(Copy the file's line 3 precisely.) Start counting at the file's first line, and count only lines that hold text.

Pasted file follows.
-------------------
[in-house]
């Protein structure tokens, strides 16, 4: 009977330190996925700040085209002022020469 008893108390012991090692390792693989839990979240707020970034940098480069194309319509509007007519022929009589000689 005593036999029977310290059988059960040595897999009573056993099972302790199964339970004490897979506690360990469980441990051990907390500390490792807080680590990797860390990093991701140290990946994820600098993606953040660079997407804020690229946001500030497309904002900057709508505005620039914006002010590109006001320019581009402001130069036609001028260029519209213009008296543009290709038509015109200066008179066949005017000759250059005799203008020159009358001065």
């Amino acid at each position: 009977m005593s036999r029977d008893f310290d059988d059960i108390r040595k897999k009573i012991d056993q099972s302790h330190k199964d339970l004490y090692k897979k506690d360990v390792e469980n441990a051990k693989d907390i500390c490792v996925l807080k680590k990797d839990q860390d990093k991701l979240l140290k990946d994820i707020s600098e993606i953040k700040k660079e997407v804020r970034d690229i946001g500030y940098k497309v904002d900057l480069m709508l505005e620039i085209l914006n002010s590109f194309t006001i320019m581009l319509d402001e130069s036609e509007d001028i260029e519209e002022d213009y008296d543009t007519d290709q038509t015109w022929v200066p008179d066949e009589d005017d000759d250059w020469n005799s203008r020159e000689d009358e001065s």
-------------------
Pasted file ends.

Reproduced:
């Amino acid at each position: 009977m005593s036999r029977d008893f310290d059988d059960i108390r040595k897999k009573i012991d056993q099972s302790h330190k199964d339970l004490y090692k897979k506690d360990v390792e469980n441990a051990k693989d907390i500390c490792v996925l807080k680590k990797d839990q860390d990093k991701l979240l140290k990946d994820i707020s600098e993606i953040k700040k660079e997407v804020r970034d690229i946001g500030y940098k497309v904002d900057l480069m709508l505005e620039i085209l914006n002010s590109f194309t006001i320019m581009l319509d402001e130069s036609e509007d001028i260029e519209e002022d213009y008296d543009t007519d290709q038509t015109w022929v200066p008179d066949e009589d005017d000759d250059w020469n005799s203008r020159e000689d009358e001065s």